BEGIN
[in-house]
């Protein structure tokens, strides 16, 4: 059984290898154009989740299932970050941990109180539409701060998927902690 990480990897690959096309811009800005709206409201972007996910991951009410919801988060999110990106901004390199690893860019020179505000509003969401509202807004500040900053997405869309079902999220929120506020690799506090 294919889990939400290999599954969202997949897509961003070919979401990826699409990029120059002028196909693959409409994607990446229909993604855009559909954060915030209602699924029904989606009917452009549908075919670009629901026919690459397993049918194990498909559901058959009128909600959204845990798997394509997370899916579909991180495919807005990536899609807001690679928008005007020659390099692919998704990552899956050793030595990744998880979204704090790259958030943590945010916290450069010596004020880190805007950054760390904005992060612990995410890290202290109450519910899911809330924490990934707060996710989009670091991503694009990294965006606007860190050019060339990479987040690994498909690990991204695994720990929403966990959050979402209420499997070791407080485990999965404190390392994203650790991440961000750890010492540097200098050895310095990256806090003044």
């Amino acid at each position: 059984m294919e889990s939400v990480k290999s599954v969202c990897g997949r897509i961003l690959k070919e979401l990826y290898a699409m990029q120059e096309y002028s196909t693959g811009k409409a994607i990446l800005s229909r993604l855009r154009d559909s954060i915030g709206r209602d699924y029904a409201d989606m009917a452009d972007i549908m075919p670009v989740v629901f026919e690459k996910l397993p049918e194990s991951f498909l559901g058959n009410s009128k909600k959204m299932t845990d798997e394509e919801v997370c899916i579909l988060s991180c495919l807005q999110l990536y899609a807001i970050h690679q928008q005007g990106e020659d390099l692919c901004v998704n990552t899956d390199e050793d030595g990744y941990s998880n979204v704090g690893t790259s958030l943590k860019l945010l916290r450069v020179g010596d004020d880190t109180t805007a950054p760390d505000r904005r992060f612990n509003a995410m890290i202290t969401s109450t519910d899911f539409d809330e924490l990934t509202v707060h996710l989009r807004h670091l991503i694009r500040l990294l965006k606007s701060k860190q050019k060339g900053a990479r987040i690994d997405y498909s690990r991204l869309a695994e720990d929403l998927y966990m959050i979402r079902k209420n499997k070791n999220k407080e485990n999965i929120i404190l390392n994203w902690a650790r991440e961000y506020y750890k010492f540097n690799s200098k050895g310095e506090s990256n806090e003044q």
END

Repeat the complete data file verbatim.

[in-house]
């Protein structure tokens, strides 16, 4: 059984290898154009989740299932970050941990109180539409701060998927902690 990480990897690959096309811009800005709206409201972007996910991951009410919801988060999110990106901004390199690893860019020179505000509003969401509202807004500040900053997405869309079902999220929120506020690799506090 294919889990939400290999599954969202997949897509961003070919979401990826699409990029120059002028196909693959409409994607990446229909993604855009559909954060915030209602699924029904989606009917452009549908075919670009629901026919690459397993049918194990498909559901058959009128909600959204845990798997394509997370899916579909991180495919807005990536899609807001690679928008005007020659390099692919998704990552899956050793030595990744998880979204704090790259958030943590945010916290450069010596004020880190805007950054760390904005992060612990995410890290202290109450519910899911809330924490990934707060996710989009670091991503694009990294965006606007860190050019060339990479987040690994498909690990991204695994720990929403966990959050979402209420499997070791407080485990999965404190390392994203650790991440961000750890010492540097200098050895310095990256806090003044």
């Amino acid at each position: 059984m294919e889990s939400v990480k290999s599954v969202c990897g997949r897509i961003l690959k070919e979401l990826y290898a699409m990029q120059e096309y002028s196909t693959g811009k409409a994607i990446l800005s229909r993604l855009r154009d559909s954060i915030g709206r209602d699924y029904a409201d989606m009917a452009d972007i549908m075919p670009v989740v629901f026919e690459k996910l397993p049918e194990s991951f498909l559901g058959n009410s009128k909600k959204m299932t845990d798997e394509e919801v997370c899916i579909l988060s991180c495919l807005q999110l990536y899609a807001i970050h690679q928008q005007g990106e020659d390099l692919c901004v998704n990552t899956d390199e050793d030595g990744y941990s998880n979204v704090g690893t790259s958030l943590k860019l945010l916290r450069v020179g010596d004020d880190t109180t805007a950054p760390d505000r904005r992060f612990n509003a995410m890290i202290t969401s109450t519910d899911f539409d809330e924490l990934t509202v707060h996710l989009r807004h670091l991503i694009r500040l990294l965006k606007s701060k860190q050019k060339g900053a990479r987040i690994d997405y498909s690990r991204l869309a695994e720990d929403l998927y966990m959050i979402r079902k209420n499997k070791n999220k407080e485990n999965i929120i404190l390392n994203w902690a650790r991440e961000y506020y750890k010492f540097n690799s200098k050895g310095e506090s990256n806090e003044q």